Afghan vote results delayed: official

It is not known how long the vote count will be delayed

epa07934251 Hawa Alam Nuristani (2-R) head of the Independent Election Commission of Afghanistan (IEC) talks with journalists during a press conference in Kabul, Afghanistan, 19 October 2019. The head of the IEC said that due to the technical issues we could not announced the preliminary result of the 28th September presidential election according to the deadline, therefore, we apologize from the people of Afghanistan promising that in the upcoming days they will announce the result.  EPA/JAWAD JALALI
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Preliminary results expected on Saturday after last month's presidential election in Afghanistan have been delayed, the election commission said.

Officials had previously indicated that results would likely be pushed back.

But in her announcement, Awa Alam Nuristani, who heads the Independent Election Commission, did not say how long the vote count will be delayed.

"Unfortunately, because of some technical issues and for transparency, we could not announce the results based on the election timetable," she said.,

The IEC previously said that less than one-third, or about 2.7 million of Afghanistan's 9.6 million registered voters, cast ballots in the September 28 first-round poll.

With fears of fraud and threats of deadly Taliban violence, it was a record low turnout.

The contest featured 18 candidates but President Ashraf Ghani, seeking a second five-year term, and Afghanistan's Chief Executive Abdullah Abdullah, are the favourites.

Just two days after the election and before all votes had even arrived in Kabul for counting, Mr Abdullah claimed victory in a move that international and local observers saw as premature.

On October 12, his running mate Asadullah Saadati complained of "systemic fraud" organised by "circles within the election commission and the palace".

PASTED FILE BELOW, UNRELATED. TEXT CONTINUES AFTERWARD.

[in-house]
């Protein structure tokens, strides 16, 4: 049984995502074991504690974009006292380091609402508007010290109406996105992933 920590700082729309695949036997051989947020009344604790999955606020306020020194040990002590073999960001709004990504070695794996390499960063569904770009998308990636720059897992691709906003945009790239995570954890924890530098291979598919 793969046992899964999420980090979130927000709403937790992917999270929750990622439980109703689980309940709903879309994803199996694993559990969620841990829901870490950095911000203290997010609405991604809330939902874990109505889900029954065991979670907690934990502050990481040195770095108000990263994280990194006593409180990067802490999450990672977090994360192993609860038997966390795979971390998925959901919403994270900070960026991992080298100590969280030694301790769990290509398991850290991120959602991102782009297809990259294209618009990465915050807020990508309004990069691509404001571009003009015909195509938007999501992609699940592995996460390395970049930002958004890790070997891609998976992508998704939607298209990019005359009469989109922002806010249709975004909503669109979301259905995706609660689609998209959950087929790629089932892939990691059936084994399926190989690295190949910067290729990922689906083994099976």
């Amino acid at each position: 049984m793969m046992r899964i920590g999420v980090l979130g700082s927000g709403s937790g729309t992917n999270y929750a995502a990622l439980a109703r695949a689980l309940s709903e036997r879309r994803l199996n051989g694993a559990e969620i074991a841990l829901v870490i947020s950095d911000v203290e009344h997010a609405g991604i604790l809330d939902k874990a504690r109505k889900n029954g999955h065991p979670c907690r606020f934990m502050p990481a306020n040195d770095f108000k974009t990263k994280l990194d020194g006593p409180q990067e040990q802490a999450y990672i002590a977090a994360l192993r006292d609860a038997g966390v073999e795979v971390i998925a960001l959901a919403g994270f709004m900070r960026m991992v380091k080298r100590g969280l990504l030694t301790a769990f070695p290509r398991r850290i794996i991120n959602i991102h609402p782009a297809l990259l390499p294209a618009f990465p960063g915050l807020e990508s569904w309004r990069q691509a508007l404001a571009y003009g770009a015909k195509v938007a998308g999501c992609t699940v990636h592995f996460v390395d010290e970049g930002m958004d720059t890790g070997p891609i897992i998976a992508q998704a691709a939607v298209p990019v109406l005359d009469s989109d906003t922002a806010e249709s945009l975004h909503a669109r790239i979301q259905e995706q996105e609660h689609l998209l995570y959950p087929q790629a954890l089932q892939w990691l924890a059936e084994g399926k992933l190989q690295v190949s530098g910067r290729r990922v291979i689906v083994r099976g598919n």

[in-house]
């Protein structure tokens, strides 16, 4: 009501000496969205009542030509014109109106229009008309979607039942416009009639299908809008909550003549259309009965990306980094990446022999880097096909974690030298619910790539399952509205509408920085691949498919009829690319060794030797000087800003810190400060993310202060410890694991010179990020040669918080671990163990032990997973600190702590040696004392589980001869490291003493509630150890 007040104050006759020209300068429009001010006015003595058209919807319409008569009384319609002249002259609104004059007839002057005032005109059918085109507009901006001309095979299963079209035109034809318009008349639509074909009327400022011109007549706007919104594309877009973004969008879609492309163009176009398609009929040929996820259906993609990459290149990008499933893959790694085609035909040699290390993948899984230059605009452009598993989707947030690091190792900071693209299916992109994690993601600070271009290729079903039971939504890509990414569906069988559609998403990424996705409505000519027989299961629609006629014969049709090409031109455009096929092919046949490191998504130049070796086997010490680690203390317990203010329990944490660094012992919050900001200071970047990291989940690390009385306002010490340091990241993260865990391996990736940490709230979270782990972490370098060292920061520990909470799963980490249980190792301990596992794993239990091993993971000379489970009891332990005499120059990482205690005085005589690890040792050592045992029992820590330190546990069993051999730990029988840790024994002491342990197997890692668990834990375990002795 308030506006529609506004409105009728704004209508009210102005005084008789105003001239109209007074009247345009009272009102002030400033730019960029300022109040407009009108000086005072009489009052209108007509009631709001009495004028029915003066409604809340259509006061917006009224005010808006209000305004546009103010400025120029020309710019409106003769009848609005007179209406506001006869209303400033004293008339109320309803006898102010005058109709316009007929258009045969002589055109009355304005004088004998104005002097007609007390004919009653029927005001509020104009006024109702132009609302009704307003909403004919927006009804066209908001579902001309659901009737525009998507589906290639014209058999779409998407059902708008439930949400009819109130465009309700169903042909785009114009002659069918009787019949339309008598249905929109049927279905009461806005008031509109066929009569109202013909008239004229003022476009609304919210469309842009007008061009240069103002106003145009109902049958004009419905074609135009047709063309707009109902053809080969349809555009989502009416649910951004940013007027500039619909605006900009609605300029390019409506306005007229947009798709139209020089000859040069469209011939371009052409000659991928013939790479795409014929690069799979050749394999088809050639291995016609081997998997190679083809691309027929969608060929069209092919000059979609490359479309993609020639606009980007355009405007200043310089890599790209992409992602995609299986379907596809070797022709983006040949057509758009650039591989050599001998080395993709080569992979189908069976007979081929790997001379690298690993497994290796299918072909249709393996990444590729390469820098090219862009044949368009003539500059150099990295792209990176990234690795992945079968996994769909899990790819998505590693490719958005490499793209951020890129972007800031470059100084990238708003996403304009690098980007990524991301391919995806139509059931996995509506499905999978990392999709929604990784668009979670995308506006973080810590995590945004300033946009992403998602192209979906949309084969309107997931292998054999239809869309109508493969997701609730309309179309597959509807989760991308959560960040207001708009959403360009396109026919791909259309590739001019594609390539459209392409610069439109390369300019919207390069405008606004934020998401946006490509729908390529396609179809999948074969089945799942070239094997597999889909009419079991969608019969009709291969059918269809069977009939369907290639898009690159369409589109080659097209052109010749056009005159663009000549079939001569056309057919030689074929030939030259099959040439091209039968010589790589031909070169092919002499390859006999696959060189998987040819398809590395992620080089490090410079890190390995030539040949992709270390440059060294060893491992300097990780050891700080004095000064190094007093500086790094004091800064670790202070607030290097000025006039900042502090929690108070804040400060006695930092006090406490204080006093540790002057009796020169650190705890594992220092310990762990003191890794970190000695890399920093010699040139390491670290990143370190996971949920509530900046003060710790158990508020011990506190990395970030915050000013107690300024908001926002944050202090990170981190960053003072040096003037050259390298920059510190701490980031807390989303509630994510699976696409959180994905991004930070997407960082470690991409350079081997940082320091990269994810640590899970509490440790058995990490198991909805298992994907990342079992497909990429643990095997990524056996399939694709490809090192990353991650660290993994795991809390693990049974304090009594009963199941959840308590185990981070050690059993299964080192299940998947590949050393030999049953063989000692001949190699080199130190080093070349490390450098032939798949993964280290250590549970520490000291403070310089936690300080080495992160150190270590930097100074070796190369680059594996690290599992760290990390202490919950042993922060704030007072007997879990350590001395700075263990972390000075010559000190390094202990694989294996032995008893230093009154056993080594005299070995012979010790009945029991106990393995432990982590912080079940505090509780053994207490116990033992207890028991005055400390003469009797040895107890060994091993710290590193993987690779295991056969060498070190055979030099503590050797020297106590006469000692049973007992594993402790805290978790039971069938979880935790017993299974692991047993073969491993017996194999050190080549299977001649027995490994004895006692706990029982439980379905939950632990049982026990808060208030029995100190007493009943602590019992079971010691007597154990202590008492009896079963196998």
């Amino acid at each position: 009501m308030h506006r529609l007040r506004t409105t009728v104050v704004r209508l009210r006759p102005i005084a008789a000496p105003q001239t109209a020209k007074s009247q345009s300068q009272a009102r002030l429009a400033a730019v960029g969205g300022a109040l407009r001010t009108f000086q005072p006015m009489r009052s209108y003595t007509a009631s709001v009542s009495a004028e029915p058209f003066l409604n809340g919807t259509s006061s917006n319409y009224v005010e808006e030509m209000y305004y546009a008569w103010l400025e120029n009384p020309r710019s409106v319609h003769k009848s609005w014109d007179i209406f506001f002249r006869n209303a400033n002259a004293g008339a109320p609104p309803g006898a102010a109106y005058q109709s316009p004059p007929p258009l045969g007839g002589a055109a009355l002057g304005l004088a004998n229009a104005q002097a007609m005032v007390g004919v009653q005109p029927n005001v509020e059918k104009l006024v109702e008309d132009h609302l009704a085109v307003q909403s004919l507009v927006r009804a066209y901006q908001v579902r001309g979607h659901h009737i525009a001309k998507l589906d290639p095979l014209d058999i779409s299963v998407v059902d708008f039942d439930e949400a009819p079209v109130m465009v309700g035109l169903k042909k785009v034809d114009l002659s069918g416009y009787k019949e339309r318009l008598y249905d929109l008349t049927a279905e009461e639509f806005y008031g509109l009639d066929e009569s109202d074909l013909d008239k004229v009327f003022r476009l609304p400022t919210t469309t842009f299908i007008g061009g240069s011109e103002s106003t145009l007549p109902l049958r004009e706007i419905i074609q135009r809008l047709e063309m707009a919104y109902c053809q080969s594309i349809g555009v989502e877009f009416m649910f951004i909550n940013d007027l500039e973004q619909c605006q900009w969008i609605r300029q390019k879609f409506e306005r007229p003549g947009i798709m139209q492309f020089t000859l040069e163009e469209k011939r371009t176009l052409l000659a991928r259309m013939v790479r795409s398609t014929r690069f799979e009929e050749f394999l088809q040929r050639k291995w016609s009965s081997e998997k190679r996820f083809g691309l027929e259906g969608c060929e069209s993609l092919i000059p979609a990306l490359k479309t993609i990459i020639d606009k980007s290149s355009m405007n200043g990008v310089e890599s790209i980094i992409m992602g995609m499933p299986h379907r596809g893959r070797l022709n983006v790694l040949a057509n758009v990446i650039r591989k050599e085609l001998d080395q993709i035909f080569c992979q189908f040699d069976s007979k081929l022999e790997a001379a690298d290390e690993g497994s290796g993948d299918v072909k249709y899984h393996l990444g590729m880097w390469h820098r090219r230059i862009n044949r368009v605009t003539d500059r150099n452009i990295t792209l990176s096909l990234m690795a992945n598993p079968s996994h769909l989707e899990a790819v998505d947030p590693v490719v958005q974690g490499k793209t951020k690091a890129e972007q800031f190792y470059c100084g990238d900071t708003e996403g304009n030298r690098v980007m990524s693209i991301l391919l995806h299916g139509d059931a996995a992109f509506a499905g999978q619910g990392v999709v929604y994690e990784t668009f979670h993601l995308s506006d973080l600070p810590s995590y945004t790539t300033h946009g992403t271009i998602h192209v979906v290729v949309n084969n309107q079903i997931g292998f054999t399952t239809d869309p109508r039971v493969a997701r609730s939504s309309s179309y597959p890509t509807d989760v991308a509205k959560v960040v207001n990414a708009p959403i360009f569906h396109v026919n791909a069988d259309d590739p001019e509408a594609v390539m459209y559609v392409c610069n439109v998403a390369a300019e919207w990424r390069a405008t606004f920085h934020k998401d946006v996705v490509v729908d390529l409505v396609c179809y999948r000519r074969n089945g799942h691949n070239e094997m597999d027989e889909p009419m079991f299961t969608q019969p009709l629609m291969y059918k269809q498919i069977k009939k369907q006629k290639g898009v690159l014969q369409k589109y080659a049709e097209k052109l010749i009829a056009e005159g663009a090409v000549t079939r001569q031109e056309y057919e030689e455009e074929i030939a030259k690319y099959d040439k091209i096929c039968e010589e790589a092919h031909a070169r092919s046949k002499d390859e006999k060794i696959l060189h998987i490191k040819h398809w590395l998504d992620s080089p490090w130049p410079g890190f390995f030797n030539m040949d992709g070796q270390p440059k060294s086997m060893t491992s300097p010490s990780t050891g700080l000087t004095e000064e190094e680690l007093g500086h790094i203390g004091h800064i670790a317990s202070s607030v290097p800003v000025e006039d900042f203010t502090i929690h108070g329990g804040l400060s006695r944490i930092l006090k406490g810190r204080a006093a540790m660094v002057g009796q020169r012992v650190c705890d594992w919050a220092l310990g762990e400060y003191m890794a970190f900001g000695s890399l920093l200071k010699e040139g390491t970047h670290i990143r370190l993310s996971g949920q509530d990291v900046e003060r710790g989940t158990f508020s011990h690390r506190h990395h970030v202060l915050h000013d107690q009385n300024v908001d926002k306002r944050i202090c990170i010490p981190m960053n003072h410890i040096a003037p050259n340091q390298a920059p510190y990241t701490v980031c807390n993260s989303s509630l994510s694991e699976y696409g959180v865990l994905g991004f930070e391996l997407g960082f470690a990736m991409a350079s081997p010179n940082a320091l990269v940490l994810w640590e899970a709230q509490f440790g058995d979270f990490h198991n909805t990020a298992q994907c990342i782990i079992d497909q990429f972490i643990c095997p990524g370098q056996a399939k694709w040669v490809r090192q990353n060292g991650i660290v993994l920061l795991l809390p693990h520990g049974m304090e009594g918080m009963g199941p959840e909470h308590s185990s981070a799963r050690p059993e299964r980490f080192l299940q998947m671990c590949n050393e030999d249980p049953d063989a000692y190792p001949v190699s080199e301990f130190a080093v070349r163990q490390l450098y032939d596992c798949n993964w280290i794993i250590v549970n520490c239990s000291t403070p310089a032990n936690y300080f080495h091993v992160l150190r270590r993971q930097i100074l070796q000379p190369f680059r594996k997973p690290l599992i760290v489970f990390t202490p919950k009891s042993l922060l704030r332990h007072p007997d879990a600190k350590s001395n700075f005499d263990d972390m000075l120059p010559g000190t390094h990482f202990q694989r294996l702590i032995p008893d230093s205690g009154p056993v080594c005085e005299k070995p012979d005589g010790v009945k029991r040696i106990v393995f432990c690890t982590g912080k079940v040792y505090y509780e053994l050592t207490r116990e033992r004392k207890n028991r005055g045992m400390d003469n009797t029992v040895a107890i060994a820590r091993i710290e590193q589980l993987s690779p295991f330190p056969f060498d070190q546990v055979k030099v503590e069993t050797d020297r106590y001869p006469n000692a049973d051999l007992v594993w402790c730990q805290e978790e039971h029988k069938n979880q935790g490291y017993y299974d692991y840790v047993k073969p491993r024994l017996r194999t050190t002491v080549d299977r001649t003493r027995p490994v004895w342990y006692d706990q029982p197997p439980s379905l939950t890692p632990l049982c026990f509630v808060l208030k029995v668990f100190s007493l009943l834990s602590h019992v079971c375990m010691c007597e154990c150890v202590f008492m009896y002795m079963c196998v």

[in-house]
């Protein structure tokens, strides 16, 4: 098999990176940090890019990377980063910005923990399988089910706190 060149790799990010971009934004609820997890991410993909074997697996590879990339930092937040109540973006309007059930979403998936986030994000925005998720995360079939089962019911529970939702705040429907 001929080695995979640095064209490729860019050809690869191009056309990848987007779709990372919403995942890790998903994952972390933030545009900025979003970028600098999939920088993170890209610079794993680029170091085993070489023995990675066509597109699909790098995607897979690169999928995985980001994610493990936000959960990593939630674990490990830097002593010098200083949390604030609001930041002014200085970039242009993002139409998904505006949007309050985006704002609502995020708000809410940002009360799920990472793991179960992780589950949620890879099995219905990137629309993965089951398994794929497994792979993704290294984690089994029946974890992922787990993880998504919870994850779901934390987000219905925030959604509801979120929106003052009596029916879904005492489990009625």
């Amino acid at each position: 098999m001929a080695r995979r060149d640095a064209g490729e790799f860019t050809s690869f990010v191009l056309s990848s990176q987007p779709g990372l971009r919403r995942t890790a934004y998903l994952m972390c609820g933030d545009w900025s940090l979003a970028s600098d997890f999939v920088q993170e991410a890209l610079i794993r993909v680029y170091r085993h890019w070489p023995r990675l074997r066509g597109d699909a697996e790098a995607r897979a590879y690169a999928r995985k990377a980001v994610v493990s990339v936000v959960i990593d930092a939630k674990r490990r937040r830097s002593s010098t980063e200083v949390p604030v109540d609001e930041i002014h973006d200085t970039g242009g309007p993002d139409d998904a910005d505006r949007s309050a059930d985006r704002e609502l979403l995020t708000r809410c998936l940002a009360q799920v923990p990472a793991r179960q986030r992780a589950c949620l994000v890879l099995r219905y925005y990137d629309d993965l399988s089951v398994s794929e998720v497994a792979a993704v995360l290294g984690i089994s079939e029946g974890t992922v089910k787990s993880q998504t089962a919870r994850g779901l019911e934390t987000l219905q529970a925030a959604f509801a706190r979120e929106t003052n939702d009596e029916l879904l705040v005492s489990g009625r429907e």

Voting this year was supposed to be more secure than ever, with each voter verified through biometric machines to ensure no one could cast multiple ballots.

Mr Saadati claimed the IEC was counting "fraudulent" and non-biometric votes.

The IEC has repeatedly said it would not count votes unless they had been verified biometrically.

But use of biometric readers to prevent repeat voting complicated the process, partly because communication breakdowns prevented data from numerous readers being transmitted to the IEC on voting day. Instead, the machines had to be taken to the commission in Kabul to extract the data.

Highlighting the challenges it faces, the commission has said unidentified hackers unsuccessfully attempted to break into its computer servers.

After a recent visit to the IEC, Canada's ambassador to Afghanistan Dave Metcalfe said he was "impressed" by the commission's attempts to fight voter fraud.

Election officials have called on candidates to show restraint and wait for the preliminary results to avoid a repeat of 2014.

That year's election was marred by duelling claims of victory and fraud by Mr Abdullah and Mr Ghani.

The IEC's initial timetable called for final results on November 7, after which a second electoral round would be held within two weeks if necessary.